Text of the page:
Sonny Fulks
Sonny Fulks
Managing Editor

Sonny Fulks is a graduate of Ohio State University where he pitched four varsity seasons for the Buckeyes from 1971 through 1974. He furthered his baseball experience as a minor league umpire for seven seasons, working for the Florida State League (A), the Southern League (AA), and the American Association (AAA). He has written for numerous websites, and for the past fourteen years has served as columnist and photo editor for The Gettysburg Magazine, published by the University of Nebraska Press, in Lincoln Nebraska. His interests include history, support for amateur baseball, the outdoors, and he has a music degree from Ohio State University.


An old newspaper clipping reminded me this week of another memorable occasion as a minor league umpire…one that had nothing at all to do with baseball.

Rummaging through boxes of stuff in the attic last week I found a veritable treasure troth of life as it once was…reminders of times gone by, good ones, and even better ones.

There were three old high school yearbooks from Piqua High School.

A long-forgotten autographed baseball from Crosley Field, circa 1965, signed by “rookie” Tony Perez, Vada Pinson, and Tommy Helms.

There was a photo of my first game as a member of the Ohio State Marching band.

A rubber band held old clippings from the Columbus Citizen-Journal newspaper detailing games I pitched from 1971 to 1974 for the Buckeyes.

And a little deeper in the box, stuffed inside a well-worn album that my mother had kept for years, a faded photo and clipping from the Nashville, Tennessean newspaper, dated June 22, 1978.

Now, people frequently ask me to share old war stories about minor league umpiring during that period of my life, and I’ve detailed a few of those on Press Pros…the terrible call in Chattanooga earlier that spring of ’78, and the infamous broken arm story that I still blame on Ft. Loramie’s Randy Schafer, who at time was a Double A catcher for the Montreal Expos.

But this particular photo brought a warm moment, one of the most unusual memories of my life, and a chance meeting with four of the best people and personalities ever made.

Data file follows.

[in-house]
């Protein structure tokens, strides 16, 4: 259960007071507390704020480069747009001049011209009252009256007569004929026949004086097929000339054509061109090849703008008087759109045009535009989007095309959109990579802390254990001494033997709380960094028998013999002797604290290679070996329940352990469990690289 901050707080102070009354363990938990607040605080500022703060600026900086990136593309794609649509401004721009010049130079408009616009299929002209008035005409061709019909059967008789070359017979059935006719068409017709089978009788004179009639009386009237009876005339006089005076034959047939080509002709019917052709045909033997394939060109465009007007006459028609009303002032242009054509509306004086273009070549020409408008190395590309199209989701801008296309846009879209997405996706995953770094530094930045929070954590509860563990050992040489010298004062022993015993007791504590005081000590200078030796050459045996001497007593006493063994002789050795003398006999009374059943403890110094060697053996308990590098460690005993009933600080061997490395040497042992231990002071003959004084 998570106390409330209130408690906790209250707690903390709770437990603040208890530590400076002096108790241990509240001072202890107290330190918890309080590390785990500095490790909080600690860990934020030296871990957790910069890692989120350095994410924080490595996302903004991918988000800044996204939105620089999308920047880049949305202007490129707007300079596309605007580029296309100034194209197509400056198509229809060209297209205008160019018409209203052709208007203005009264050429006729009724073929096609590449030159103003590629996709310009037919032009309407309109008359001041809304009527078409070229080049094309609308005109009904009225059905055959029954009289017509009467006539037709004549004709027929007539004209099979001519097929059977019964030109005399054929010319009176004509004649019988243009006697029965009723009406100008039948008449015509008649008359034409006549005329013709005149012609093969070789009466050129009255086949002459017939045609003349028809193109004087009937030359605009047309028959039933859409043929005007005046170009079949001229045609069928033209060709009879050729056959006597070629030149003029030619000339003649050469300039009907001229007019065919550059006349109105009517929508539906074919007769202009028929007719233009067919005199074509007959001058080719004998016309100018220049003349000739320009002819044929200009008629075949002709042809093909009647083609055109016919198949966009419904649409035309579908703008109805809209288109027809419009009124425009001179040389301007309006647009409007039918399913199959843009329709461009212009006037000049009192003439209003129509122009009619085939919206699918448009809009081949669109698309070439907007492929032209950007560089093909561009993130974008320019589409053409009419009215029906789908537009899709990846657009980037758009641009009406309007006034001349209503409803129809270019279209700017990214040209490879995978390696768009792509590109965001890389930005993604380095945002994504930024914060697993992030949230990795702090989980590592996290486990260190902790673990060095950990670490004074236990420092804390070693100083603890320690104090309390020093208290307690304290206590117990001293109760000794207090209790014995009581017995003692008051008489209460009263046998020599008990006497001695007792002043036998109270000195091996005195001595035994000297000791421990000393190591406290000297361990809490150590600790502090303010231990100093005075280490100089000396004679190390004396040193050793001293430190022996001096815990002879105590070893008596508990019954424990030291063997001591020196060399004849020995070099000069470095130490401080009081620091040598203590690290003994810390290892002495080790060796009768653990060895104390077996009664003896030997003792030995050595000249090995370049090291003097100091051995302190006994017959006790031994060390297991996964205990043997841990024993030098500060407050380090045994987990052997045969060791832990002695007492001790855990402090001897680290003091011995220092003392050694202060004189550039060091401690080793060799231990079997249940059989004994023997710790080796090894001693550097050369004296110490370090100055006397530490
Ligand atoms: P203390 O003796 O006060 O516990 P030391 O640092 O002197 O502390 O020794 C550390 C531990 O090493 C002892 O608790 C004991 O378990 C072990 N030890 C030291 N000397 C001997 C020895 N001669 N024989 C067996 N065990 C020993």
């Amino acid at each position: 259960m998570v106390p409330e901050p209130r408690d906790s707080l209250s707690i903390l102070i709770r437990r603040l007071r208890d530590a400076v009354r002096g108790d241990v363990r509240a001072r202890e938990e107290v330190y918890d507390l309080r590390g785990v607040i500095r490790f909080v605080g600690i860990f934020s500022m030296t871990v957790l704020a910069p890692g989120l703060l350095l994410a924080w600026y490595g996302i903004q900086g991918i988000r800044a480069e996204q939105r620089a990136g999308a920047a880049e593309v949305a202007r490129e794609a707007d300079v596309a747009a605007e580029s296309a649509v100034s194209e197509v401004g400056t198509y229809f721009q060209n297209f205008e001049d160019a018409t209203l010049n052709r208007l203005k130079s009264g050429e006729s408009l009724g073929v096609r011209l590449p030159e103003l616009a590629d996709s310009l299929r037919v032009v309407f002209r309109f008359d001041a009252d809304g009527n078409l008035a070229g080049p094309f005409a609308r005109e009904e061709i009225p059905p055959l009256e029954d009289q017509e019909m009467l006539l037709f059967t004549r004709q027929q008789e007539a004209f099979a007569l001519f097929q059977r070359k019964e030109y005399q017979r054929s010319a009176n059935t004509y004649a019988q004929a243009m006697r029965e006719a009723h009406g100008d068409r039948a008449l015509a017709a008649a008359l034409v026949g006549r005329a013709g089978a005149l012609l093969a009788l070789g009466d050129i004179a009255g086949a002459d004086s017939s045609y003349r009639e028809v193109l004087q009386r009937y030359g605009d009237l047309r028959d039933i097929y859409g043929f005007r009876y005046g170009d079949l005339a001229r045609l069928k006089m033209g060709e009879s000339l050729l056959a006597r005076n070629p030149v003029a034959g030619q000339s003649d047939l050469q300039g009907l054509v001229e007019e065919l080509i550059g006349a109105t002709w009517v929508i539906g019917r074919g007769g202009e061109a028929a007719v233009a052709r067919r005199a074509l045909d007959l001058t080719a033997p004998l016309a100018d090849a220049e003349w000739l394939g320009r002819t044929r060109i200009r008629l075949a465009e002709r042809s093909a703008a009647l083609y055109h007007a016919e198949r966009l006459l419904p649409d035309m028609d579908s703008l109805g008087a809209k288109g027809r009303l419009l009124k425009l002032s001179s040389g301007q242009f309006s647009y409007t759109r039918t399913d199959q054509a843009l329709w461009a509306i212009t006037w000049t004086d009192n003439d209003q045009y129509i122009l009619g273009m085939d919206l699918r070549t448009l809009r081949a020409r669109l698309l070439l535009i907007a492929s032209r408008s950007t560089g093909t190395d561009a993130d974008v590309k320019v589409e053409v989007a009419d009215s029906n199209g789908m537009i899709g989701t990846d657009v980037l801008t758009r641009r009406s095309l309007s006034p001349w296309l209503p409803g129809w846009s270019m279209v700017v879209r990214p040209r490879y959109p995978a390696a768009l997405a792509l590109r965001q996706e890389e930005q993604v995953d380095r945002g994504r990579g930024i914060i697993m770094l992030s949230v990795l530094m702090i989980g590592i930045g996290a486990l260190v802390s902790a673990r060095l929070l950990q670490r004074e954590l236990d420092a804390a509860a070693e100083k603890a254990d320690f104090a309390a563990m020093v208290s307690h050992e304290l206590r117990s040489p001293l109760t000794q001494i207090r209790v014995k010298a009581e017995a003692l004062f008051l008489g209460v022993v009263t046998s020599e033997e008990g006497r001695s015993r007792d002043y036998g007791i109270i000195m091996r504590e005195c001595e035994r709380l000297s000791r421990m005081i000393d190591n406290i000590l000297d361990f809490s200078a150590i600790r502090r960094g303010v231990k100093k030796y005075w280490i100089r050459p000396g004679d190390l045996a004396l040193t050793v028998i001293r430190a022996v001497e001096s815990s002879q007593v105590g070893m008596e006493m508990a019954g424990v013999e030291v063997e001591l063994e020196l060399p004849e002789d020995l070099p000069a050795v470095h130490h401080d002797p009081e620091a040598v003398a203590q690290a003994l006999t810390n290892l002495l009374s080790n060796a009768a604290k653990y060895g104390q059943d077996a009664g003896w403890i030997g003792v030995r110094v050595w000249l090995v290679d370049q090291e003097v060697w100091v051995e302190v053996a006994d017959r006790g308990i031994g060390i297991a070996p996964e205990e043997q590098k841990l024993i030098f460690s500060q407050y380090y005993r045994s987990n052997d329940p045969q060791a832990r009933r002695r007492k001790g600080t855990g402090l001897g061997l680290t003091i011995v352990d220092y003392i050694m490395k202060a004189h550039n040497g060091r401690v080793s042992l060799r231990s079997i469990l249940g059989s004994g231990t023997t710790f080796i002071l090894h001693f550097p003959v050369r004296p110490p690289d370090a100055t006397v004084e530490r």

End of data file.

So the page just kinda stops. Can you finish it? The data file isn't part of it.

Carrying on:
For on that date I was in Nashville preparing to work home plate that night for a game between the Nashville Sounds and the Montgomery Rebels.  Nashville, of course was the home of country music and it was never unusual to see entertainers from the Grand Ol’ Opry around the ballpark.  Larry Schmittou was the general manager of the ballclub then, and like the Dayton Dragons do now, Schmittou would stop at nothing to add a little Vaudeville to an otherwise superfluous minor league baseball game.


So it was on June 22 when there was a knock on the umpires’ dressing room door and Schmittou popped into the room.

“Hey guys, just wanted to let you know that we’re starting a few minutes late tonight because we have a special performance of the National Anthem,”  he said.  And with that he motioned in the four guys standing outside the doorway in the hall.  “I’d like to introduce you to the Statler Brothers…Harold Reid, Don Reid, Phil Balsey, and Lew DeWitt.”


I was sitting on a stool rubbing up baseballs and had mud all over my hands, but one by one they stepped up and offered a handshake.

“Don’t worry about it,”  said Harold Reid in his familiar deep bass voice.  “We just played a cow chip throwing event last week.  I’ve had worse on my hands.”

“I’m familiar with your music,”  I said respectfully.  “You guys are great.  You got a good arrangement of the Anthem?”

“No,”  said Reid.  “People tell us it sounds like Flowers On The Wall,”  one of their hits and a Grammy winning recording from years past.  “In fact they tell us that everything we do sounds like Flowers On The Wall,”  he added with a laugh.  “You know any of our songs?”

“I like Do You Know You Are My Sunshine,”  I shot back.  My A-Ball partner, Matt Fairchild used to play that on 8-track all the time.  “It’s cool the way you worked those old lyrics into a Statler’s song.  Good four-part harmony in the refrain.  Can you do a few bars?”

Phil Balsey rolled his eyes.

“We’ve been asked worse,”  said Reid.  “At least you didn’t ask to borrow money.”

And damned if they didn’t launch into a few bars of it, perfectly in tune, that pure Statler’s harmony.

Everyone had a good laugh and they left to wait in the first base dugout at brand new Herschel Greer Stadium.

A half hour later my partner and I made our way to the field to exchange the lineup cards at home plate.  That baseball custom accomplished the public address announcer introduced the Statlers and invited the crowd to join them in the singing of the National Anthem.

They strode out to home plate, turning to wave at the enthusiastic sellout crowd that nightly packed Greer Stadium.  Baseball was new in Nashville, and popular.  Conway Twitty came to the games on a regular basis, as did Roy Acuff, Chet Atkins, and other Opry legends.  When they stepped up to sing I stepped aside, mask and hat in hand.

“Hey, step in here with us”  said Reid.  “Right in the middle for some pictures.”

A photographer from the Nashville paper was standing between home plate and the pitcher’s mound, snapping away.  When he was done I again backed out to move away.

“Hey, just stand here with us,” said brother Don.  “Sing if you want.  Just don’t sing very loud.”

sonny_inset0203It was over in an instant…the Anthem, and it was kind of a thrill.  The Statlers were good.  Harold Reid, ever the showman, blew some kisses to the crowd and that was that as they walked away.

As I remember now I was not so good that night.  The newspaper clipping details that there was an issue in the sixth inning and Nashville manager Ronnie Brand and shortstop Ron Oester were ejected for arguing balls and strikes.  I don’t remember.

But looking at that old faded photo I do remember my 2 minutes of fame with the Statlers.  Good guys, a good memory…another good baseball story!